Background Depression is a sizeable problem in rheumatoid arthritis (RA) but data on the antidepressant use is sparse.
Objectives To investigate antidepressant initiations and the prevalence of antidepressant use among persons with recent-onset RA.
Methods Persons (age ≥50) with incident RA (n=10356) during the years 2000-2007 were identified and data on their antidepressant purchases and comorbid conditions were obtained from the National Registers of Social Insurance Institution of Finland. Participants were categorized as former (antidepressant purchase during the year preceding RA diagnosis), new (first purchase after RA diagnosis) or non-users (no purchases during the study period) of antidepressants.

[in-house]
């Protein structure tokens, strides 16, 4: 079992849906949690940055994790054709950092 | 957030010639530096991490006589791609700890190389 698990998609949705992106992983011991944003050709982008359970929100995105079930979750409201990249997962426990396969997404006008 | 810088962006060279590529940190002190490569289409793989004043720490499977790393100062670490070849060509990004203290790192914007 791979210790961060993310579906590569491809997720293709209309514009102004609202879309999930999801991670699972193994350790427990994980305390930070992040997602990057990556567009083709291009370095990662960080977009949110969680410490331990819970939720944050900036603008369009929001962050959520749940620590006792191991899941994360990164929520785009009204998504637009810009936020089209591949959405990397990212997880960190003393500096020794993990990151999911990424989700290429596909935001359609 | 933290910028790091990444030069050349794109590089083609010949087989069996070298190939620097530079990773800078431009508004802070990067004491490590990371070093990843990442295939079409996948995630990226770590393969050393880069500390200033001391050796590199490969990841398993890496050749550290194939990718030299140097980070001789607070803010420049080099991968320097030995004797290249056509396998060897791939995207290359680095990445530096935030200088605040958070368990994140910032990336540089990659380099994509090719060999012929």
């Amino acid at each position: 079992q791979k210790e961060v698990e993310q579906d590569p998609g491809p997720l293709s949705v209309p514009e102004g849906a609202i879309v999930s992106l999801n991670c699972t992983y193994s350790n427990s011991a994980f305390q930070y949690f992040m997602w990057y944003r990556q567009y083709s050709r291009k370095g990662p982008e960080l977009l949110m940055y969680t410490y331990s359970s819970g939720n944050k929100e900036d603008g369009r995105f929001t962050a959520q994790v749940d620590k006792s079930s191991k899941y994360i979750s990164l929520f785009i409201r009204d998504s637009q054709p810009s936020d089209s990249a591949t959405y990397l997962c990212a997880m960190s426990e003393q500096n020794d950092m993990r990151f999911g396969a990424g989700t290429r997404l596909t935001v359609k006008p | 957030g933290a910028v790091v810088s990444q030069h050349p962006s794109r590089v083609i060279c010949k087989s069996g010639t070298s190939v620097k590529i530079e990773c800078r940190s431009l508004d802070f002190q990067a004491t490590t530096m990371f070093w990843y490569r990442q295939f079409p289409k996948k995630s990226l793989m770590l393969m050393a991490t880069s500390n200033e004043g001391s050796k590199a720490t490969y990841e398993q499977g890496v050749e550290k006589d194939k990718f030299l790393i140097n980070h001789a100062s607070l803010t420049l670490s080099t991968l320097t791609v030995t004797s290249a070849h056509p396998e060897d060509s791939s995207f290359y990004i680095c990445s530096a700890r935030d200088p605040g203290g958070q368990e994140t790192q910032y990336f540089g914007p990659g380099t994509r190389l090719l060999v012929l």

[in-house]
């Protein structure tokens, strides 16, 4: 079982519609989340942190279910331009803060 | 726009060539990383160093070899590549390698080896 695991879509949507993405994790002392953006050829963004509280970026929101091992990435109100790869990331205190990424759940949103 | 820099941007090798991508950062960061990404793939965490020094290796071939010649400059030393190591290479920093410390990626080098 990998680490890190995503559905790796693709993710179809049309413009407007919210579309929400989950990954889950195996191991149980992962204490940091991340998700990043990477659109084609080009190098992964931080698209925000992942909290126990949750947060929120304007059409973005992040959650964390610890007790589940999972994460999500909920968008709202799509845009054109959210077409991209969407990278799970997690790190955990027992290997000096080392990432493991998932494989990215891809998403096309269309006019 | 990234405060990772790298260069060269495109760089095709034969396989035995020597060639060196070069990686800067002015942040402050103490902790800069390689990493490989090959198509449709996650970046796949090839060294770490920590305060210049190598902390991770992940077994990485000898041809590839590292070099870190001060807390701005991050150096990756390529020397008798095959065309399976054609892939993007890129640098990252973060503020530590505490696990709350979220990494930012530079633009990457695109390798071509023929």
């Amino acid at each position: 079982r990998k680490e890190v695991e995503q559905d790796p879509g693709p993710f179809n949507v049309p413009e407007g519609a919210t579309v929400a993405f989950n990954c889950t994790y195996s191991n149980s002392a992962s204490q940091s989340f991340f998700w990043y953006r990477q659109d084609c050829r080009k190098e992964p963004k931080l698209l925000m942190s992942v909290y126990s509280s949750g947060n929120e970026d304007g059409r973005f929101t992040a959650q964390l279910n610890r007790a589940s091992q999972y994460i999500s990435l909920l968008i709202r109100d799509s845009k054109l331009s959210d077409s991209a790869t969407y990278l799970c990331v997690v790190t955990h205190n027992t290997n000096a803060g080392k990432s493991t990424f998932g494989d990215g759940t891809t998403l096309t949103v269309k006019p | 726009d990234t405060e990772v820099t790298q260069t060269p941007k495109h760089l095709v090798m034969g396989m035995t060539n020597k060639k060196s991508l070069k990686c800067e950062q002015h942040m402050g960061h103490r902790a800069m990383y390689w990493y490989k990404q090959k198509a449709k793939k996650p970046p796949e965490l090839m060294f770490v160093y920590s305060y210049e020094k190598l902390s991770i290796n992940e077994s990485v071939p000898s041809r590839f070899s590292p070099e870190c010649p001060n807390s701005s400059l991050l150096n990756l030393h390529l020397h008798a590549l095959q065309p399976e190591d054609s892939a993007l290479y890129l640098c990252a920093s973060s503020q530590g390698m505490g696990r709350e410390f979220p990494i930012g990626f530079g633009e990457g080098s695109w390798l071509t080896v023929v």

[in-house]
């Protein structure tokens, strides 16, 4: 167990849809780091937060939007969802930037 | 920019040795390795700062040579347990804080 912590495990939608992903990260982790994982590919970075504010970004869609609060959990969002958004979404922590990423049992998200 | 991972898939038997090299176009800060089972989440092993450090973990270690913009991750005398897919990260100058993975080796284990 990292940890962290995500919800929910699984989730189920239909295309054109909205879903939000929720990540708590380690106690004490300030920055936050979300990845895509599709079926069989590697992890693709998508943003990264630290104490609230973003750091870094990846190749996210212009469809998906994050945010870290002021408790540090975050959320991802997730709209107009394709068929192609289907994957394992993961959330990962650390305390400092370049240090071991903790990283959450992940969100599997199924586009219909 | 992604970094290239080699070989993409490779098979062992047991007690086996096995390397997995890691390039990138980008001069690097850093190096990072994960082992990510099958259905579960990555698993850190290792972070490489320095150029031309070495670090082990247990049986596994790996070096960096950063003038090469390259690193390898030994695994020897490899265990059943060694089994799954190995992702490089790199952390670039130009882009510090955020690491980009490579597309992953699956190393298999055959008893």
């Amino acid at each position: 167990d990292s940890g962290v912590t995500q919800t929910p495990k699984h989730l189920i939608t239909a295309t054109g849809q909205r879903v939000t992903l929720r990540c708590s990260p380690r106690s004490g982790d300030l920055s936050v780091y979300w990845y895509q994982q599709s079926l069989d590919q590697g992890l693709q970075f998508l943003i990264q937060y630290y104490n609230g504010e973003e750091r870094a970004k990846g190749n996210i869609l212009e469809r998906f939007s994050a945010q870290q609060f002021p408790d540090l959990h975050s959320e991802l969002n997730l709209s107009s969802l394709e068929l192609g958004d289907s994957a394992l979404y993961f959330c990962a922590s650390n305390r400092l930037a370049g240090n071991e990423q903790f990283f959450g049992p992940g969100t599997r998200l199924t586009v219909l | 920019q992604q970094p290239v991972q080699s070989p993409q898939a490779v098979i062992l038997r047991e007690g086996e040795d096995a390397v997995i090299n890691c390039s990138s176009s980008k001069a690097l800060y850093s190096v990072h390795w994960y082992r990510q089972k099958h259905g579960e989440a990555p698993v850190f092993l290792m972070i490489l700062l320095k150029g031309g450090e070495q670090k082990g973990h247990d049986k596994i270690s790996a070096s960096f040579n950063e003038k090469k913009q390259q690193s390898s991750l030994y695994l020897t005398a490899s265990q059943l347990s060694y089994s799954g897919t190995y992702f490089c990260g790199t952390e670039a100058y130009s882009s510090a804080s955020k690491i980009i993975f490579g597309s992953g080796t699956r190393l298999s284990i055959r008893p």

Results Ten percent of participants (n=1034) were former users of antidepressants, and 9.4% (n=975) initiated the use after RA diagnosis. Cumulative incidence of antidepressant initiations among men was 4.8% (95% CI: 4.1 to 5.6) at two years after RA diagnosis and 11.4% (95% CI: 10.0 to 12.9) at the end of follow-up (mean: 4.4 years). For women, corresponding incidences were 7.1% (95% CI: 6.5 to 7.8) and 16.2% (95% CI: 14.9 to 17.5). Rate of antidepressant initiations was higher in women [HR 1.39 (95% CI: 1.21 to 1.60)]. The number of comorbidities before RA was linearly associated with antidepressant initiations (p<0.001). The prevalence of antidepressant use among study participants was 11.3% (95% CI: 10.6 to 12.0) in the last follow-up year.
Conclusions Antidepressant initiations were relatively frequent after RA diagnosis and significantly associated with comorbidity burden. This warrants the importance of psychological evaluation in early RA, especially among persons with several comorbidities.
Disclosure of Interest None Declared
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